Intraframe averaging the center panel information from 2 MHz up produces a "channel" that is 2.2 MHz wide (i.e., the 4.2 MHz luminance bandwidth minus 2.0 MHz). As shown in FIG. 1a, the YSH field sum component of combined signal YSH/QS modulates 3.58 MHz auxiliary carrier ASC in vestigial sideband form. Frequency multiplexed component QS of combined signal YSH/QS modulates carrier ASC in double sideband form. As shown in FIG. 1b, combined signal YD/IS contains frequency multiplexed components YD and IS, which modulate quadrature phased 3.58 MHz carrier ASC' in double sideband form.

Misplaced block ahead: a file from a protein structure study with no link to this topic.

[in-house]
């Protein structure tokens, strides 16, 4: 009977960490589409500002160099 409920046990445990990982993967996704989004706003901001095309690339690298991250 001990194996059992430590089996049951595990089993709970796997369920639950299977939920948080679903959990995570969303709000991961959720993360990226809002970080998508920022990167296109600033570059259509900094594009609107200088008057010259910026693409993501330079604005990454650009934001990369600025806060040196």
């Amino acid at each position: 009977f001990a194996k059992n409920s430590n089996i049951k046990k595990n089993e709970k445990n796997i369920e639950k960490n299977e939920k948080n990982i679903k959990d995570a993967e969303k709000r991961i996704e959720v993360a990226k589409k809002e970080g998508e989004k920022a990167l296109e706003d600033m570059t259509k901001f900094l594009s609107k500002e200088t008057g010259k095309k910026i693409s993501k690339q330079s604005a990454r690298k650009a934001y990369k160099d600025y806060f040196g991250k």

The intraframe averaged high frequency side panel information, YSH, is updated at a 30 Hz rate. However, to avoid a side-center panel differential luminance judder effect in the region between 0.75 MHz (as determined by filter 42) and 2.0 MHz (as determined by filter 33), the information in the 0.75 MHz-2.0 MHz band should be sent at a 60 Hz update rate. In other words, intraframe averaged information in the YSH field sum component is the average of two fields within a given image frame, i.e., (F1+F2)/2 where F1 and F2 are the constituent odd and even fields within a frame of the interlaced signal processed by the encoder of FIG. 1. To eliminate differential luminance judder in the 0.75 MHz-2 MHz band for an image displayed at a receiver, both F1 and F2 must be recovered in this band for the high frequency side panel luminance component. This is accomplished by generating and conveying a field difference signal (F1-F2)/2 in the side panel 0.75 MHz-2.0 MHz band, so that a receiver decoder can recover high frequency side panel field information F1 and F2 by summing and differencing in the 0.75 MHz-2.0 MHz band as follows: ##EQU1## Field difference component (F1-F2)/2 is the differential judder compensation ("de-judder") component conveyed by signal YD.